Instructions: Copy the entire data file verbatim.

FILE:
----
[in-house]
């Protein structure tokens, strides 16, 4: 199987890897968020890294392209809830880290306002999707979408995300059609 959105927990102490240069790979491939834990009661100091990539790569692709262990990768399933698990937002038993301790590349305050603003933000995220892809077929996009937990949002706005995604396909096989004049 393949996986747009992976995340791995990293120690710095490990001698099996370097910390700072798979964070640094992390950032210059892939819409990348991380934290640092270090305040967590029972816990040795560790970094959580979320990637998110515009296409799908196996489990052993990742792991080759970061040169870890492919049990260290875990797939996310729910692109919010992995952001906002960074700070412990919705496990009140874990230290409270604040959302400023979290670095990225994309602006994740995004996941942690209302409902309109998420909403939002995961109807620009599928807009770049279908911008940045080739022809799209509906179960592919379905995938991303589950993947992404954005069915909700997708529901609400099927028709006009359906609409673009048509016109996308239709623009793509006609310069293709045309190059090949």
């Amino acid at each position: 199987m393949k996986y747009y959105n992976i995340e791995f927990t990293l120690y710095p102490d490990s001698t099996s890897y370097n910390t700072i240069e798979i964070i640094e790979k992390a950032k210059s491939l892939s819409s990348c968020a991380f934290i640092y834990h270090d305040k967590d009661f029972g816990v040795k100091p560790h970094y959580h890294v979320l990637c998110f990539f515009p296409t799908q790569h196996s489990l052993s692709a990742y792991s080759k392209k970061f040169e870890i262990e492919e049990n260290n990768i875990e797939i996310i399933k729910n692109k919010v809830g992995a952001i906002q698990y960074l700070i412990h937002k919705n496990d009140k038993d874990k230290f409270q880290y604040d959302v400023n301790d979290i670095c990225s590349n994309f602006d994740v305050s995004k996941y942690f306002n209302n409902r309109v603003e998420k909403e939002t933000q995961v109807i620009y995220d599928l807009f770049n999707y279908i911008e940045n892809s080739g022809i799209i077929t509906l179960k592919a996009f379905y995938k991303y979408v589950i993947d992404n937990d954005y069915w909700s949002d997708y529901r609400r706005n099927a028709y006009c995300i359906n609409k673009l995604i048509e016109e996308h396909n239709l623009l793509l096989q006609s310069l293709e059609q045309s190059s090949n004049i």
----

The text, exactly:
[in-house]
């Protein structure tokens, strides 16, 4: 199987890897968020890294392209809830880290306002999707979408995300059609 959105927990102490240069790979491939834990009661100091990539790569692709262990990768399933698990937002038993301790590349305050603003933000995220892809077929996009937990949002706005995604396909096989004049 393949996986747009992976995340791995990293120690710095490990001698099996370097910390700072798979964070640094992390950032210059892939819409990348991380934290640092270090305040967590029972816990040795560790970094959580979320990637998110515009296409799908196996489990052993990742792991080759970061040169870890492919049990260290875990797939996310729910692109919010992995952001906002960074700070412990919705496990009140874990230290409270604040959302400023979290670095990225994309602006994740995004996941942690209302409902309109998420909403939002995961109807620009599928807009770049279908911008940045080739022809799209509906179960592919379905995938991303589950993947992404954005069915909700997708529901609400099927028709006009359906609409673009048509016109996308239709623009793509006609310069293709045309190059090949």
């Amino acid at each position: 199987m393949k996986y747009y959105n992976i995340e791995f927990t990293l120690y710095p102490d490990s001698t099996s890897y370097n910390t700072i240069e798979i964070i640094e790979k992390a950032k210059s491939l892939s819409s990348c968020a991380f934290i640092y834990h270090d305040k967590d009661f029972g816990v040795k100091p560790h970094y959580h890294v979320l990637c998110f990539f515009p296409t799908q790569h196996s489990l052993s692709a990742y792991s080759k392209k970061f040169e870890i262990e492919e049990n260290n990768i875990e797939i996310i399933k729910n692109k919010v809830g992995a952001i906002q698990y960074l700070i412990h937002k919705n496990d009140k038993d874990k230290f409270q880290y604040d959302v400023n301790d979290i670095c990225s590349n994309f602006d994740v305050s995004k996941y942690f306002n209302n409902r309109v603003e998420k909403e939002t933000q995961v109807i620009y995220d599928l807009f770049n999707y279908i911008e940045n892809s080739g022809i799209i077929t509906l179960k592919a996009f379905y995938k991303y979408v589950i993947d992404n937990d954005y069915w909700s949002d997708y529901r609400r706005n099927a028709y006009c995300i359906n609409k673009l995604i048509e016109e996308h396909n239709l623009l793509l096989q006609s310069l293709e059609q045309s190059s090949n004049i």